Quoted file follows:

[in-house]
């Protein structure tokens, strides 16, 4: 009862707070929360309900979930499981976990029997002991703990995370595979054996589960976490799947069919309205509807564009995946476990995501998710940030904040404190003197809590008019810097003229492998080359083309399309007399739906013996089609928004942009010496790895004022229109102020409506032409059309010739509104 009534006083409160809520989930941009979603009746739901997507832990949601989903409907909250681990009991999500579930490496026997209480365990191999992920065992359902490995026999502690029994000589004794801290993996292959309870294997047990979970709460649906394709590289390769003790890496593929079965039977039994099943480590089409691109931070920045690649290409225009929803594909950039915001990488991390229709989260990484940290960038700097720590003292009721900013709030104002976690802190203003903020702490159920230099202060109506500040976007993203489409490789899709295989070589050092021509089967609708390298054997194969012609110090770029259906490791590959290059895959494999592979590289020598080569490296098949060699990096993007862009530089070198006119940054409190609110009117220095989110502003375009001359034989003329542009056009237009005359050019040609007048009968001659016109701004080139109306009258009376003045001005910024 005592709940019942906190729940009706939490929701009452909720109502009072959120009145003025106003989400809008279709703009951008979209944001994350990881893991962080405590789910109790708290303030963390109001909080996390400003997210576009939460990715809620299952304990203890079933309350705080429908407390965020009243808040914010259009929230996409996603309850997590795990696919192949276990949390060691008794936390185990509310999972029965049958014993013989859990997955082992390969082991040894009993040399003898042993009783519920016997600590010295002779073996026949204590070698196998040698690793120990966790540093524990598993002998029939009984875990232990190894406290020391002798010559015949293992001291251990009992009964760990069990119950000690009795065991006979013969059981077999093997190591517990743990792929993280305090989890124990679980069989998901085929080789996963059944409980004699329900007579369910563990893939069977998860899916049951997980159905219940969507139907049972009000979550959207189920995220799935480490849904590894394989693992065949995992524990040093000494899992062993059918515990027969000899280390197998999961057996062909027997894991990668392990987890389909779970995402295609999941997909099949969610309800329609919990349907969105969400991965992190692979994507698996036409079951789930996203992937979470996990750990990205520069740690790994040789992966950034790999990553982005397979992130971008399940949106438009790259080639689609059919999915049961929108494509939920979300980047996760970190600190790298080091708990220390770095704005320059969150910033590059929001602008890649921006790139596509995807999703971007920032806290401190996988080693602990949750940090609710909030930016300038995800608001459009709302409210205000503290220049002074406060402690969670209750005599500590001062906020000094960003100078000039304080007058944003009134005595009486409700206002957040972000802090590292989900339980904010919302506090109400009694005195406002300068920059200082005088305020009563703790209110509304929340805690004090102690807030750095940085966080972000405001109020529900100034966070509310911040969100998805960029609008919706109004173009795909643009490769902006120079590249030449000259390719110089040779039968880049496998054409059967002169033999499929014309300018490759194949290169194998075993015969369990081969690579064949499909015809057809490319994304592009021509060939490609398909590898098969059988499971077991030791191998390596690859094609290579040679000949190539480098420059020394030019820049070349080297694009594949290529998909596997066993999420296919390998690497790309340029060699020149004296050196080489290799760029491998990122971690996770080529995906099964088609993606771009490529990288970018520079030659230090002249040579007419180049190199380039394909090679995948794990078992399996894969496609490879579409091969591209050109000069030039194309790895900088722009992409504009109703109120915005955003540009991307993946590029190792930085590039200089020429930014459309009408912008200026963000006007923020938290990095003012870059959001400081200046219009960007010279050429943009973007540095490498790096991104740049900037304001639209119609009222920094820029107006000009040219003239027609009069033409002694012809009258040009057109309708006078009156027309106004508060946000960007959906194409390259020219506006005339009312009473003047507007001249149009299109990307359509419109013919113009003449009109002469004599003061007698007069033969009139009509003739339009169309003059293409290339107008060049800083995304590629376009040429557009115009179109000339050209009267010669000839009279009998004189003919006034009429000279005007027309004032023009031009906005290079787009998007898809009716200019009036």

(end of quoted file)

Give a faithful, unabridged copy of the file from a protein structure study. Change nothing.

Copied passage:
[in-house]
């Protein structure tokens, strides 16, 4: 009862707070929360309900979930499981976990029997002991703990995370595979054996589960976490799947069919309205509807564009995946476990995501998710940030904040404190003197809590008019810097003229492998080359083309399309007399739906013996089609928004942009010496790895004022229109102020409506032409059309010739509104 009534006083409160809520989930941009979603009746739901997507832990949601989903409907909250681990009991999500579930490496026997209480365990191999992920065992359902490995026999502690029994000589004794801290993996292959309870294997047990979970709460649906394709590289390769003790890496593929079965039977039994099943480590089409691109931070920045690649290409225009929803594909950039915001990488991390229709989260990484940290960038700097720590003292009721900013709030104002976690802190203003903020702490159920230099202060109506500040976007993203489409490789899709295989070589050092021509089967609708390298054997194969012609110090770029259906490791590959290059895959494999592979590289020598080569490296098949060699990096993007862009530089070198006119940054409190609110009117220095989110502003375009001359034989003329542009056009237009005359050019040609007048009968001659016109701004080139109306009258009376003045001005910024 005592709940019942906190729940009706939490929701009452909720109502009072959120009145003025106003989400809008279709703009951008979209944001994350990881893991962080405590789910109790708290303030963390109001909080996390400003997210576009939460990715809620299952304990203890079933309350705080429908407390965020009243808040914010259009929230996409996603309850997590795990696919192949276990949390060691008794936390185990509310999972029965049958014993013989859990997955082992390969082991040894009993040399003898042993009783519920016997600590010295002779073996026949204590070698196998040698690793120990966790540093524990598993002998029939009984875990232990190894406290020391002798010559015949293992001291251990009992009964760990069990119950000690009795065991006979013969059981077999093997190591517990743990792929993280305090989890124990679980069989998901085929080789996963059944409980004699329900007579369910563990893939069977998860899916049951997980159905219940969507139907049972009000979550959207189920995220799935480490849904590894394989693992065949995992524990040093000494899992062993059918515990027969000899280390197998999961057996062909027997894991990668392990987890389909779970995402295609999941997909099949969610309800329609919990349907969105969400991965992190692979994507698996036409079951789930996203992937979470996990750990990205520069740690790994040789992966950034790999990553982005397979992130971008399940949106438009790259080639689609059919999915049961929108494509939920979300980047996760970190600190790298080091708990220390770095704005320059969150910033590059929001602008890649921006790139596509995807999703971007920032806290401190996988080693602990949750940090609710909030930016300038995800608001459009709302409210205000503290220049002074406060402690969670209750005599500590001062906020000094960003100078000039304080007058944003009134005595009486409700206002957040972000802090590292989900339980904010919302506090109400009694005195406002300068920059200082005088305020009563703790209110509304929340805690004090102690807030750095940085966080972000405001109020529900100034966070509310911040969100998805960029609008919706109004173009795909643009490769902006120079590249030449000259390719110089040779039968880049496998054409059967002169033999499929014309300018490759194949290169194998075993015969369990081969690579064949499909015809057809490319994304592009021509060939490609398909590898098969059988499971077991030791191998390596690859094609290579040679000949190539480098420059020394030019820049070349080297694009594949290529998909596997066993999420296919390998690497790309340029060699020149004296050196080489290799760029491998990122971690996770080529995906099964088609993606771009490529990288970018520079030659230090002249040579007419180049190199380039394909090679995948794990078992399996894969496609490879579409091969591209050109000069030039194309790895900088722009992409504009109703109120915005955003540009991307993946590029190792930085590039200089020429930014459309009408912008200026963000006007923020938290990095003012870059959001400081200046219009960007010279050429943009973007540095490498790096991104740049900037304001639209119609009222920094820029107006000009040219003239027609009069033409002694012809009258040009057109309708006078009156027309106004508060946000960007959906194409390259020219506006005339009312009473003047507007001249149009299109990307359509419109013919113009003449009109002469004599003061007698007069033969009139009509003739339009169309003059293409290339107008060049800083995304590629376009040429557009115009179109000339050209009267010669000839009279009998004189003919006034009429000279005007027309004032023009031009906005290079787009998007898809009716200019009036």